Lee Cataluna: Hawaii Loved Love's Bakery, But That Wasn't Enough - Honolulu Civil Beat

About the Author

Lee Cataluna

Lee Cataluna is a columnist for Civil Beat. You can reach her by email at lcataluna@civilbeat.org

It’s funny to think of Love’s Bakery as such an integral part of growing up in Hawaii. You’re supposed to think first of the pao dulce grandma used to make on warm Saturday mornings when the dough would rise nicely in the heat, or the andagi the neighbor would fry by the hundreds and bring over in greasy paper bags.

Those home-baked treats that only one specific pair of hands knew how to make tasted like everything good and real about home.

But Love’s bread, mass produced in a factory in the industrial part of Honolulu, tastes, for many, like a Hawaii childhood. It tastes like home just as much as the mango chutney made from the fruit of Aunty Ginny’s big tree or the crack seed grandpa used to actually soak and crack himself.

To hear that the big bakery that made the most basic of staples for Hawaii kitchen tables and lunchboxes for nearly 170 years is closing, a victim of the pandemic economy, is a shock larger than any other restaurant or store closing on the island.

Love’s Bread is connected to every store that sold it, from the biggest supermarkets to the smallest gas station mini-marts. In the everyday lives of Hawaii families, it’s more an extinction than a business closure.

Love’s Bakery made the bread for the iceberg-lettuce-and-tuna sandwiches served at the Senior Citizens bingo luncheons. It made the powdered donuts that were tied to a string for that silly game on the old Checkers and Pogo TV show in the 1970s.

Love’s made hamburger buns that were actually the right size for homemade hamburgers. On store shelves, it was the most recognizable brand to local eyes, the happy yellow-and-red label, the gingham checks that suggested picnic baskets and cookouts with friends, the red heart standing in for an apostrophe like a love letter written by a kid.

Perhaps the thing that will be missed most about Love’s Bakery, though, is the smell that wafted from its Kalihi factory onto the freeway on the drive into town from the airport. That part of the island seems nothing like an island — all concrete lanes, concrete dividers, concrete buildings and rows of cars that always back up under the Middle Street overpass.

But when you’re stuck in that bottleneck, there’s a moment to enjoy the smell of baking bread drifting from the bakery. That wonderful smell is a comfort, a welcome contrast to the congestion and grime of the city, an olfactory memory of softer things and gentler days.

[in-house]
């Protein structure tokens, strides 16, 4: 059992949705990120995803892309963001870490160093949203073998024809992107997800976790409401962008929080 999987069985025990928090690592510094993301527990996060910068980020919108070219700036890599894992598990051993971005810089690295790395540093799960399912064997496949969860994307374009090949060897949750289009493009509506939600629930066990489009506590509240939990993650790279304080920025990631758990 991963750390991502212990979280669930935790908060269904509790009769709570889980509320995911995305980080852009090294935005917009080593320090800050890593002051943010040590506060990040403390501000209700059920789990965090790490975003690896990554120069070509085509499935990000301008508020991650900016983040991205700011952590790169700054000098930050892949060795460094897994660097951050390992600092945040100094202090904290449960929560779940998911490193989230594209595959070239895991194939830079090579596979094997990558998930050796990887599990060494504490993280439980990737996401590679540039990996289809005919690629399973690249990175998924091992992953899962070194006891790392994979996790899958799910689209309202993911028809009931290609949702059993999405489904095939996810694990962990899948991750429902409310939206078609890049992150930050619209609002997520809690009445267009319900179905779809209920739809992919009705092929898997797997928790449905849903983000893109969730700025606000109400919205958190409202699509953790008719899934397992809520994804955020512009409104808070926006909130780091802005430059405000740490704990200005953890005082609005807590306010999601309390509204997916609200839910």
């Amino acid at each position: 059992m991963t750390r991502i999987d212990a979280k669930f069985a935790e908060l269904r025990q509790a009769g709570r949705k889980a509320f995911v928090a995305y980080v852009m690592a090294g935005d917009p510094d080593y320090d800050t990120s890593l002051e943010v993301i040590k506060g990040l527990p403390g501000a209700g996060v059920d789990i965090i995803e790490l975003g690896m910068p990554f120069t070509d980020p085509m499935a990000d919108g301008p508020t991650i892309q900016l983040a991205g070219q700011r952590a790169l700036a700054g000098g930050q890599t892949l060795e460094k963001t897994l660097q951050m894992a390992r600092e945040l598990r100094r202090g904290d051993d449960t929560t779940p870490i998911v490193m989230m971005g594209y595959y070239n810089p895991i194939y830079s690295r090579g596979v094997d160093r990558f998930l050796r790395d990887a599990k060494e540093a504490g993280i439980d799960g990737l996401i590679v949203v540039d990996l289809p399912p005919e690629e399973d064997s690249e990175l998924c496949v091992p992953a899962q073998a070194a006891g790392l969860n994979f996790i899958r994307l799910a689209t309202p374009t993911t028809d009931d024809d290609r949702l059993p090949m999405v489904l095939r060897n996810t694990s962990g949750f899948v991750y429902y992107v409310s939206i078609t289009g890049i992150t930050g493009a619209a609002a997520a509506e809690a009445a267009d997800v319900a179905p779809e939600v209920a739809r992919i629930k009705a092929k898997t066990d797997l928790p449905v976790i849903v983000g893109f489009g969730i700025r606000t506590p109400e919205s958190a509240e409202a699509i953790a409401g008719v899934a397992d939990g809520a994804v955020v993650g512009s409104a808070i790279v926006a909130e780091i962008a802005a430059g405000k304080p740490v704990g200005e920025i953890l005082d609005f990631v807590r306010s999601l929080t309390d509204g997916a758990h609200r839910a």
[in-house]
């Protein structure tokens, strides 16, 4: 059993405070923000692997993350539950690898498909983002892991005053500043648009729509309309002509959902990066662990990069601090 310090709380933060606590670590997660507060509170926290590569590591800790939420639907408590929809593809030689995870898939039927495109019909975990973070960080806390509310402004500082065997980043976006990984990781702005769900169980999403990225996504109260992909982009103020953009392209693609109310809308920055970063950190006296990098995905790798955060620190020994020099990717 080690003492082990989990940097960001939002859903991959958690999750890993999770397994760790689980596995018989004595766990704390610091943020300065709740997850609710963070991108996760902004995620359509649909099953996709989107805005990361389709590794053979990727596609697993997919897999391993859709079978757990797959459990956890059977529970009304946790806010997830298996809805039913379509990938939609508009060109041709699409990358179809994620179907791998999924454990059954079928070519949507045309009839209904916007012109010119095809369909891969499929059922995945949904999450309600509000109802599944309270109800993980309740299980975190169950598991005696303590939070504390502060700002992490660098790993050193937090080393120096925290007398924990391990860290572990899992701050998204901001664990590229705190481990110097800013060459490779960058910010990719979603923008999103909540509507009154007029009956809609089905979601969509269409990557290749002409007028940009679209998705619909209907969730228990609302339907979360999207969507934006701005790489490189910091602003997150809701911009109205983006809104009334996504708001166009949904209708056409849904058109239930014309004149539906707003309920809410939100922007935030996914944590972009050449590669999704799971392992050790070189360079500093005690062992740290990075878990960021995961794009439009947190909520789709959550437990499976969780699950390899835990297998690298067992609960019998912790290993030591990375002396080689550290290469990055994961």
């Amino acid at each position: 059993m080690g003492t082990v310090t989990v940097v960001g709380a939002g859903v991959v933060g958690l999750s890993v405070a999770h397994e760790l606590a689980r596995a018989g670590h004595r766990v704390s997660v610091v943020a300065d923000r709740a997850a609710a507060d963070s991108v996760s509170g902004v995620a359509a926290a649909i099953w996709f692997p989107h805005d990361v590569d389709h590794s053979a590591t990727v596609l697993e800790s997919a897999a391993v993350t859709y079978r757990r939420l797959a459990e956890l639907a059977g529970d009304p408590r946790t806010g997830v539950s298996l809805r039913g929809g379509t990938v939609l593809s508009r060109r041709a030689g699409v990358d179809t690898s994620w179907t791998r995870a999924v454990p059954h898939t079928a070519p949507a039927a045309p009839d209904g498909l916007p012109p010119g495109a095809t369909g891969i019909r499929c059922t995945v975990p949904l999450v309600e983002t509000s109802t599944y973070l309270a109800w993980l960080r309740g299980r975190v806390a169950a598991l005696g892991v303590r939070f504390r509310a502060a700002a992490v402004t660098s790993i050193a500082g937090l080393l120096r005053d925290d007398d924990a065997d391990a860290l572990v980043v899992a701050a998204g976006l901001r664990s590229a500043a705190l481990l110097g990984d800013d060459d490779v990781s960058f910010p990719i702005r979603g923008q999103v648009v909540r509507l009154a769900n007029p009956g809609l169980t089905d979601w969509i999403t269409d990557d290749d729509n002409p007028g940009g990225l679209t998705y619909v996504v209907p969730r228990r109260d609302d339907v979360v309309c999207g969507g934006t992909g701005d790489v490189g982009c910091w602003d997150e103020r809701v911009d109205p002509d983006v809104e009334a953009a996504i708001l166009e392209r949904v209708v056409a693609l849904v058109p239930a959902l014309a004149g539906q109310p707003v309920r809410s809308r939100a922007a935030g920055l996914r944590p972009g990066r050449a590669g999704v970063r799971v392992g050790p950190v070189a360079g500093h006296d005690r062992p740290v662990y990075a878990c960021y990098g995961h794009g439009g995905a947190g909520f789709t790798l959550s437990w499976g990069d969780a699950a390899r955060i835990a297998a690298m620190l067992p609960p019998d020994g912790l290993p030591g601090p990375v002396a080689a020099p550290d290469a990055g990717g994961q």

Loves Fresh Bread. 22 june 2016
Love’s bread is ubiquitous on store shelves in Hawaii. Cory Lum/Civil Beat

The company’s Federal Worker Adjustment and Retraining Notification (WARN) letter and Hawaii Dislocated Workers Act notice, sums up the situation like a coroner’s report describing the cause of death:

“COVID-19 has had a major negative impact across many industries, including the hospitality, restaurant and retail industries. State, local and federal regulations implemented to reduce the spread of COVID-19 have greatly affected many businesses, resulting in a dramatic decline in sales across all our locations. COVID-19 has also impacted many of our mainland suppliers causing delays in the ingredients and replacement parts for our aging bakery equipment. With the decline in revenue and the increasing expenses to keep a bakery running, we have made the difficult decision to cease operations as a faltering business. We are seriously delinquent in rent and were unable to qualify for the second round of PPP funding. We have not been able to obtain additional financing. While we hoped that our business could continue under the circumstances, Love’s Bakery … has decided to close and cease all operations on March 31, 2021.”

This one hits hard. Love’s bread has been breakfast toast with butter and guava jelly in Hawaii for generations. Like Grandma’s pao dulce and the neighbor’s andagi, Love’s products, particularly the basic white bread, have a very specific taste and texture.

Hawaii people may love their rice and their poi, but they love Love’s too, though maybe not in the same way because it was never hard to find.  For some, a replacement will always be second best, not because it’s not better, but because it’s not the same.